Julia Liang (Baker IDI)
Pneumococcal disease caused by Streptococcus pneumoniae, a bacterium found in the upper respiratory tract, remains a leading cause of childhood mortality worldwide. Colonisation of the nasopharynx is essential in pathogenesis, facilitated by interactions between specific bacterial and host factors. During this process, receptors and intracellular proteins stimulate a local inflammatory response. While vaccines are effective, efficacy is limited where colonisation is established. Similarly, widespread antibiotic use has led to increased rates of multi-drug resistant pneumococci. Hence, alternative strategies are urgently required. L-sulforaphane (LSF), a compound derived from broccoli, possesses anti-cancer, anti-oxidant, and anti-inflammatory properties. Our previous findings demonstrate LSF can inhibit pneumococcal adherence to respiratory epithelial cells, however mechanisms are still unclear. We hypothesise that LSF inhibits pneumococcal adherence to human respiratory epithelial cells via modulation of host cell surface receptors, and/or inflammatory pathways. Using computational modelling in silico we developed molecular models of LSF and analogues to determine binding affinities to potential receptor targets of pneumococcal virulence factors. To investigate cell surface receptor expression on epithelial cells, we used immunofluorescence detection and western blotting to measure polymeric immunoglobulin receptor (PIGR), platelet-activating factor receptor (PAFR) and toll-like receptor 4 (TLR4). Finally, we used Fourier transform infrared microspectroscopy (FTIR) at the Australian Synchrotron to gain molecular and chemical spectra of human lung epithelial adenocarcinoma A549 cells to gain mechanistic insights of LSF prevention of pneumococcal inflammation. Understanding mechanisms of LSF in a model of will potentially have a major impact on child health.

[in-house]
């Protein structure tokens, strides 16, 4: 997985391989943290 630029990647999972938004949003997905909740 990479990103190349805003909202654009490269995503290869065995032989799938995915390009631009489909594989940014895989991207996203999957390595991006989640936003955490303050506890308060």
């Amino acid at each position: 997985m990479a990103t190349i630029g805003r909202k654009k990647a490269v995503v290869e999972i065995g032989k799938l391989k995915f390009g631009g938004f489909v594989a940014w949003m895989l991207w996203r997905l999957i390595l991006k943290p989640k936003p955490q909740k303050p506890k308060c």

|Keywords||pneumococcal, inflammation, L-sulforaphane, A549 cells, Fourier transform infrared microspectroscopy|
Julia Liang (Baker IDI)
Dr Jitraporn (Pimm) Vongsvivut (Australian Synchrotron) Ms Katherine Ververis (Baker IDI Heart and Diabetes Institute) Dr Keith Bambery (Australian Synchrotron) Dr Paul V Licciardi (Allergy and Immune Disorders, Murdoch Childrens Research Institute, Royal Children's Hospital, Flemington Road, Parkville, Victoria, Australia) Dr Tom C Karagiannis (Epigenomic Medicine, Baker IDI Heart and Diabetes Institute, Melbourne, VIC, Australia)